The London International Festival Theatre — or LIFT — is at venues across London, shining the spotlight on up-and-coming stars of music, dance and theatre. Unlock ghost stories in a shopping centre, or watch an opera about climate change performed on a beach. We saw the latter at the Venice Biennale in 2019 where it won the top award of the Golden Lion and it is an unforgettable spectacle that beautifully ebbs and flows as different performers step out on to the sand. Running alongside LIFT Serpentine North will also have a companion exhibition responding to the climate emergency.
8: Fantastic: In the Black Fantastic at Hayward Gallery
Hayward Gallery's new exhibition, In the Black Fantastic, brings together myth, science fiction, spiritual traditions and the legacy of Afrofuturism. See works by 11 contemporary artists from the African diaspora, which question our knowledge of the world. It's also accompanied by music, poetry, sound installations and performances across Southbank Centre with a weekend of events in July.
In the Black Fantastic at Hayward Gallery. 29 June - 18 September, £13.50
9: Portals: Space Popular at John Soane's Museum
A visit to the wondrous John Soane's Museum is like stepping through a portal in time. Design practice Studio Popular has taken this one step further, with a film and a virtual reality experience that whisks us into other eras, worlds and realms. Using the museum as an inspiration and starting point, it's a journey into the unknown where imaginative installations may be found.
Space Popular: The Portal Galleries at John Soane's Museum. 29 June - 25 September, free.
10: London is open: The London Open & Emma Talbot at The Whitechapel Gallery
London is a restless arts hub bristling with creative individuals, but who are the ones shaking up London's vibrant art scene today? Whitechapel Gallery has selected 46 artists ranging from 26 to 67 years old for this triennial exhibition, which has been running since 1932. New work includes painting, sculpture, moving image, installation, and performance across themes such as the environment, poetry and politics. Alongside this major exhibition there's also the work of Emma Talbot, who has created two 11-metre-long silk tapestries themed on current issues including the climate emergency and contemporary feminism.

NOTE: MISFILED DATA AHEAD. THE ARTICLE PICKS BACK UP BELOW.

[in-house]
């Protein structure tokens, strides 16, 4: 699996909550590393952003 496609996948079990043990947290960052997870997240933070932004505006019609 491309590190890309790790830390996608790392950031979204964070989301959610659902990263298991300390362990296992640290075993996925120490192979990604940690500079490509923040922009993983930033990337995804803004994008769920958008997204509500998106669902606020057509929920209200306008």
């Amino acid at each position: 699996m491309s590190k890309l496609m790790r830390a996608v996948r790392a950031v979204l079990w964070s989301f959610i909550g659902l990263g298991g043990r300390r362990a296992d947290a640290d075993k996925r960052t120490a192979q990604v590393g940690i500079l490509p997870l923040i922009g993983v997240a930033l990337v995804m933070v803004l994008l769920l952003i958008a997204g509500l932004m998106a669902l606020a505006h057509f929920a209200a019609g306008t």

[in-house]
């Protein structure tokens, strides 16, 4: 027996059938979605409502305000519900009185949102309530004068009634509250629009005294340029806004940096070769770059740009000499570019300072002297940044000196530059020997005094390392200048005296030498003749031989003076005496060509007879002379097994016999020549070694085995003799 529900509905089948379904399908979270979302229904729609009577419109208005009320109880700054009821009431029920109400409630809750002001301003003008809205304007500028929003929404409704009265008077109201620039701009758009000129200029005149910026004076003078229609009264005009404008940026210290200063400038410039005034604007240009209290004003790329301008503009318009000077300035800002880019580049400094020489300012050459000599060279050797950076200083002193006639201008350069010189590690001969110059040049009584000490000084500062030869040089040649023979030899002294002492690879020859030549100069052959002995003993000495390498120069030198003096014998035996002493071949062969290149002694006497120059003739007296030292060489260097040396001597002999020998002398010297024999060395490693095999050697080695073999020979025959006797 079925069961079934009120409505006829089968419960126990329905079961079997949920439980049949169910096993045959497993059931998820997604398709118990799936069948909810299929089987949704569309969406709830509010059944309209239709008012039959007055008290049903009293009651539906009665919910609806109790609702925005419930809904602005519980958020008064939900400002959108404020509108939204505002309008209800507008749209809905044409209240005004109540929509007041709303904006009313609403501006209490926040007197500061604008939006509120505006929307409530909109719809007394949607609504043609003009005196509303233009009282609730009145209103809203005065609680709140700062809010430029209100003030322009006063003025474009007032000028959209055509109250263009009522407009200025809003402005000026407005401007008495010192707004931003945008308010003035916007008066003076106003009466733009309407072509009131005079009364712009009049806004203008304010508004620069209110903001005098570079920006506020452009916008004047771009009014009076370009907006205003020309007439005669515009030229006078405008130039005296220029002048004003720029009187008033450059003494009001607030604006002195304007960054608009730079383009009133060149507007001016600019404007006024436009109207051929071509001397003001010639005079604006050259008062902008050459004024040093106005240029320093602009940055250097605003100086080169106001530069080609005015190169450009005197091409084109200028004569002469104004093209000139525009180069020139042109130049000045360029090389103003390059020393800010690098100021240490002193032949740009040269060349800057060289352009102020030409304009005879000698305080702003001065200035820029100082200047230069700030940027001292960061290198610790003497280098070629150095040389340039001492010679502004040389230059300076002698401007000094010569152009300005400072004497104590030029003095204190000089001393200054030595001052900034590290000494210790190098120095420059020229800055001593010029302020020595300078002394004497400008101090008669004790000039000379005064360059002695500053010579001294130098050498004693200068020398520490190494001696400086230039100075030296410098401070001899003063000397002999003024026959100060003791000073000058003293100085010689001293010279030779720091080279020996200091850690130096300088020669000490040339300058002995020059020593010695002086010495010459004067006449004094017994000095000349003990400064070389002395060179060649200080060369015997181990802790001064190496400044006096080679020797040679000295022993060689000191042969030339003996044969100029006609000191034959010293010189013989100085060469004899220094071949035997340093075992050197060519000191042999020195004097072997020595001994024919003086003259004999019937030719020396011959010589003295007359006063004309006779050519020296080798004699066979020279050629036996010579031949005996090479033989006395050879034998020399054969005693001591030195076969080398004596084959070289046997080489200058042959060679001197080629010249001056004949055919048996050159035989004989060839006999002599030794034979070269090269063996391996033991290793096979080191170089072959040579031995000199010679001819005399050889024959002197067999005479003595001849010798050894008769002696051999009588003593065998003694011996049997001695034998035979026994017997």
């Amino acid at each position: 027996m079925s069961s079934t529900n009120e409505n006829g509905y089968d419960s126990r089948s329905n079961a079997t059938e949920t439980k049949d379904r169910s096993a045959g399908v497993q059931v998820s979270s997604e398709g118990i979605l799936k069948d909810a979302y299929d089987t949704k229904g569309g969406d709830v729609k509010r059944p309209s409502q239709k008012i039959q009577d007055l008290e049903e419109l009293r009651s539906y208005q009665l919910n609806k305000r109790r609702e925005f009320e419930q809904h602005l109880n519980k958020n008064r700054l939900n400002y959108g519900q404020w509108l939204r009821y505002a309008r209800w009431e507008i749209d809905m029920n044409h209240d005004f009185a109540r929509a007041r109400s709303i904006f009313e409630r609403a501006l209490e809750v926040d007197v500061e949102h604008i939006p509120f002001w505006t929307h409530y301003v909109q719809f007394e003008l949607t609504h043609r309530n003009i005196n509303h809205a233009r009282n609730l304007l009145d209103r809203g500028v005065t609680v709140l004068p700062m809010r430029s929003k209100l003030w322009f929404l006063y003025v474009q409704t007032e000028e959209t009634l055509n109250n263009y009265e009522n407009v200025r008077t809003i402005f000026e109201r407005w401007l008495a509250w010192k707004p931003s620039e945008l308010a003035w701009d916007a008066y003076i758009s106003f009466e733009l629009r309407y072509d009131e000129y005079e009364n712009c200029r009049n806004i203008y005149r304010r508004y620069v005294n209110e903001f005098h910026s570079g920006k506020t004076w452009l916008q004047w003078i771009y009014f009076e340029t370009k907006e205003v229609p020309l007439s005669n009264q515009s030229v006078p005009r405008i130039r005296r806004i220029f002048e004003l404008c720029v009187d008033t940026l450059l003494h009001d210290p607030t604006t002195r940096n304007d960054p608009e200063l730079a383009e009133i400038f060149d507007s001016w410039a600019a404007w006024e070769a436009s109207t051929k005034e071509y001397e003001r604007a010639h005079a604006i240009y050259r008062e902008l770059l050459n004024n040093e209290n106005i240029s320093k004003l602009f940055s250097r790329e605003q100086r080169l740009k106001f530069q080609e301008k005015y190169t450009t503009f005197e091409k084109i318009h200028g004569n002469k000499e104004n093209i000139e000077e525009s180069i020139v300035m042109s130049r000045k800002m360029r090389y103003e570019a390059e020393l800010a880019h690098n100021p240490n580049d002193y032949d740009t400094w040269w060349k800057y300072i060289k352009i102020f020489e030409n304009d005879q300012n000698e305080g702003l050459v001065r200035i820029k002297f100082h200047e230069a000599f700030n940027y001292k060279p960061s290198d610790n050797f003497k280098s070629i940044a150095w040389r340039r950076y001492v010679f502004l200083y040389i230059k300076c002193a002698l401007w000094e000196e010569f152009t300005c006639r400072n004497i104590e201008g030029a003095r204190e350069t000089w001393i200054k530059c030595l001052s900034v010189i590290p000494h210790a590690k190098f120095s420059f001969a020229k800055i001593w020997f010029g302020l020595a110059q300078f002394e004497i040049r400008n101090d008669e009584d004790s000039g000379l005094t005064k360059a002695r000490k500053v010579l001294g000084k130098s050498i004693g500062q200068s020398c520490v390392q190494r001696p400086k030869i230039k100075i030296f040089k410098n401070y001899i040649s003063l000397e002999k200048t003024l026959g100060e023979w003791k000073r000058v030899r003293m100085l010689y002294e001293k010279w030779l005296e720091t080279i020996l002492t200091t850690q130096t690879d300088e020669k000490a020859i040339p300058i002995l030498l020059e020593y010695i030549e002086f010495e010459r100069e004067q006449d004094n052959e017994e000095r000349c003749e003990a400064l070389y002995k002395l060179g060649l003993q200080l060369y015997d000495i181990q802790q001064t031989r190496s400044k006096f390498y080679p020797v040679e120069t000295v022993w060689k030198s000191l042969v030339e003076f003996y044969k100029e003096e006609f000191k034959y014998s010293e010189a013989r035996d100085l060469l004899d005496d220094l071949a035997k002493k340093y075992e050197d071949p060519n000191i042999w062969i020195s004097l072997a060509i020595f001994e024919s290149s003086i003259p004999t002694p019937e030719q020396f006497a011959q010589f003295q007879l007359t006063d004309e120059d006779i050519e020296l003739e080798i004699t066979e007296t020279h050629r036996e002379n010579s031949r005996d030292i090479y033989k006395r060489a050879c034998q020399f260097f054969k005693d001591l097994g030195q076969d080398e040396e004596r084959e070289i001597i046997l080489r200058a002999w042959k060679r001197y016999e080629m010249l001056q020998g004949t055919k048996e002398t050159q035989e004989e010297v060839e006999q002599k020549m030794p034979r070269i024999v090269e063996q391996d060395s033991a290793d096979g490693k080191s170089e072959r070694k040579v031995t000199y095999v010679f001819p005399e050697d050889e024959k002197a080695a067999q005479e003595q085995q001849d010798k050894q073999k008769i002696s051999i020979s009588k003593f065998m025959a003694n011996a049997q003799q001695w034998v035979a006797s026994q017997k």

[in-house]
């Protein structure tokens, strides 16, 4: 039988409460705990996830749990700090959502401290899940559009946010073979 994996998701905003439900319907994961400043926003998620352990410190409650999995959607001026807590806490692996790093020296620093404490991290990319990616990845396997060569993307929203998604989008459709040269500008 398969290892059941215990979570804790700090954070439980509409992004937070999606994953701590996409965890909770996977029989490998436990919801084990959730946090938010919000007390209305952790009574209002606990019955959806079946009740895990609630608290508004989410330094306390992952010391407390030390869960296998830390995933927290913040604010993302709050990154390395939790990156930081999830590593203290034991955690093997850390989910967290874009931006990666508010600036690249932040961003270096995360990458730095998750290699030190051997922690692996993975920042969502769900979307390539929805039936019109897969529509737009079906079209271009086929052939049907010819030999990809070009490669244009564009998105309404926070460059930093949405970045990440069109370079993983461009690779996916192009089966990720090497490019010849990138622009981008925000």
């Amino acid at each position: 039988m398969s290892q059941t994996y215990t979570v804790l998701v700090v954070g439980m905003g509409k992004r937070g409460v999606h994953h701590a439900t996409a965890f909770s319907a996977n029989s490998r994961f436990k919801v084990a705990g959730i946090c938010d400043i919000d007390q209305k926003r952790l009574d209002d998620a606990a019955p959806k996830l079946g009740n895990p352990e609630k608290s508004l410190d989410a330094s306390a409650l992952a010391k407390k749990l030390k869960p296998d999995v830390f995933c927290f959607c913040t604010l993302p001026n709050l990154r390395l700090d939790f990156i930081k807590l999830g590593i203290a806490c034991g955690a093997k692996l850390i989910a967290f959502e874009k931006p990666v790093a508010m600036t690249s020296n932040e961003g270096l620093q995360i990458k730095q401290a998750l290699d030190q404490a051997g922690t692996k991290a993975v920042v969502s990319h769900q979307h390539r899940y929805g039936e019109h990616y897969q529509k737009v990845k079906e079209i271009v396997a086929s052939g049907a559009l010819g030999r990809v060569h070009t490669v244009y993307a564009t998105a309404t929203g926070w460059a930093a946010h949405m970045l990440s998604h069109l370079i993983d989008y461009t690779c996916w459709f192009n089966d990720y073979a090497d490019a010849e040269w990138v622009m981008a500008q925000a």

The London Open 2022 at The Whitechapel Gallery. 30 June - 4 September, free.
Emma Talbot: The Age / L'Eta at The Whitechapel Gallery. 30 June - 4 September, free.
Short run events
With Wimbledon tennis around the corner, Design Museum has put on a timely display dedicated to Fred Perry: A British Icon (10-19 June, free), both the man himself and the brand, including the subcultures it's inspired.
Another highlight is the return of Little Amal, the refugee puppet who walked her way from Syria to raise awareness of the refugee crisis — she's at the South Bank on 25 June as part of refugee week.
June is also the month when graduates from art colleges get to show off the culmination of their degrees and there are shows all over town including: Central Saint Martins, Chelsea, Wimbledon, Camberwell, Goldsmiths, Royal College of Art and Slade to name just a few (16-30 June, free).
Or head to some open studios at Kingsgate (11-12 June, free) or at the Cockpit Summer Festival and open studios (10-12 June in Bloomsbury, 17-19 June in Deptford - free). Meanwhile, at North Greenwich's Design District for Flux (16-25 June, free), a selection of 50 artists will have their work available for sale. Plus the always popular Kensington and Chelsea Art Week (23 June - 3 July) will return with a free public sculpture trail that will remain up for the length of the summer.
If art fairs is what you're after then the always fabulous Masterpiece at Royal Hospital, Chelsea (30 June - 6 July, £38.50-£45) is full of high end art, jewellery, furniture and design — with ticket prices to match. While over at Olympia you can get your fix of old school antiques and artworks at the Art & Antiques fair (22-26 June, £16.50-£18). We're partial to the suits of armour and old maps we've found at previous editions of the fair .